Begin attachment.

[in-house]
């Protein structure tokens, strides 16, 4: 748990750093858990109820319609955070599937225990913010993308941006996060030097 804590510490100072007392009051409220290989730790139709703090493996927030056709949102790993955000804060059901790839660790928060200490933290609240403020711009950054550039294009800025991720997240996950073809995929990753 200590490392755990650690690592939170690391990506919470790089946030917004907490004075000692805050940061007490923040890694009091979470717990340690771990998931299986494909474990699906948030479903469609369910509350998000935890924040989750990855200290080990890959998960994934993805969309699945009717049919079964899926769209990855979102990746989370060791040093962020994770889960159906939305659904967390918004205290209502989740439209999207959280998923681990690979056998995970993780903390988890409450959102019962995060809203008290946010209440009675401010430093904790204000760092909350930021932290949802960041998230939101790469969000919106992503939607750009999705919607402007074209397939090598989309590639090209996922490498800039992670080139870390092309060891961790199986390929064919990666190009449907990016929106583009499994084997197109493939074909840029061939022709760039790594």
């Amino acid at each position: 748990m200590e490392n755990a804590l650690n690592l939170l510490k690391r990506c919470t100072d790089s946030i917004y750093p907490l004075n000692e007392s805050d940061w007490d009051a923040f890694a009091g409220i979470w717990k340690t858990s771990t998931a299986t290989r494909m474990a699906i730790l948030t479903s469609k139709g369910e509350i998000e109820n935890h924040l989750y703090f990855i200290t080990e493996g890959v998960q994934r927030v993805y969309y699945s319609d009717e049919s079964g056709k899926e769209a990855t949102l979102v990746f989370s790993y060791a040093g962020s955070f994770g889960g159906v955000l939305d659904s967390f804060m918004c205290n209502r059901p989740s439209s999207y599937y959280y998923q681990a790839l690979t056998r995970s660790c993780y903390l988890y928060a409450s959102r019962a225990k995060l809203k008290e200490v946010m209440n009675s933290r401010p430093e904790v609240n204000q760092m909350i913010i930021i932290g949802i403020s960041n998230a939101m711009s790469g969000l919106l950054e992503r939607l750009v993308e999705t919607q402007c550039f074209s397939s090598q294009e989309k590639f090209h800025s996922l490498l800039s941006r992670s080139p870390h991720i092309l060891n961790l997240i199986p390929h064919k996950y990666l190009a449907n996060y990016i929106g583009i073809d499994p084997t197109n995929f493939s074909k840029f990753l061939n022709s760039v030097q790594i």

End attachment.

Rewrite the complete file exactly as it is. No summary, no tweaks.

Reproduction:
[in-house]
């Protein structure tokens, strides 16, 4: 748990750093858990109820319609955070599937225990913010993308941006996060030097 804590510490100072007392009051409220290989730790139709703090493996927030056709949102790993955000804060059901790839660790928060200490933290609240403020711009950054550039294009800025991720997240996950073809995929990753 200590490392755990650690690592939170690391990506919470790089946030917004907490004075000692805050940061007490923040890694009091979470717990340690771990998931299986494909474990699906948030479903469609369910509350998000935890924040989750990855200290080990890959998960994934993805969309699945009717049919079964899926769209990855979102990746989370060791040093962020994770889960159906939305659904967390918004205290209502989740439209999207959280998923681990690979056998995970993780903390988890409450959102019962995060809203008290946010209440009675401010430093904790204000760092909350930021932290949802960041998230939101790469969000919106992503939607750009999705919607402007074209397939090598989309590639090209996922490498800039992670080139870390092309060891961790199986390929064919990666190009449907990016929106583009499994084997197109493939074909840029061939022709760039790594």
């Amino acid at each position: 748990m200590e490392n755990a804590l650690n690592l939170l510490k690391r990506c919470t100072d790089s946030i917004y750093p907490l004075n000692e007392s805050d940061w007490d009051a923040f890694a009091g409220i979470w717990k340690t858990s771990t998931a299986t290989r494909m474990a699906i730790l948030t479903s469609k139709g369910e509350i998000e109820n935890h924040l989750y703090f990855i200290t080990e493996g890959v998960q994934r927030v993805y969309y699945s319609d009717e049919s079964g056709k899926e769209a990855t949102l979102v990746f989370s790993y060791a040093g962020s955070f994770g889960g159906v955000l939305d659904s967390f804060m918004c205290n209502r059901p989740s439209s999207y599937y959280y998923q681990a790839l690979t056998r995970s660790c993780y903390l988890y928060a409450s959102r019962a225990k995060l809203k008290e200490v946010m209440n009675s933290r401010p430093e904790v609240n204000q760092m909350i913010i930021i932290g949802i403020s960041n998230a939101m711009s790469g969000l919106l950054e992503r939607l750009v993308e999705t919607q402007c550039f074209s397939s090598q294009e989309k590639f090209h800025s996922l490498l800039s941006r992670s080139p870390h991720i092309l060891n961790l997240i199986p390929h064919k996950y990666l190009a449907n996060y990016i929106g583009i073809d499994p084997t197109n995929f493939s074909k840029f990753l061939n022709s760039v030097q790594i």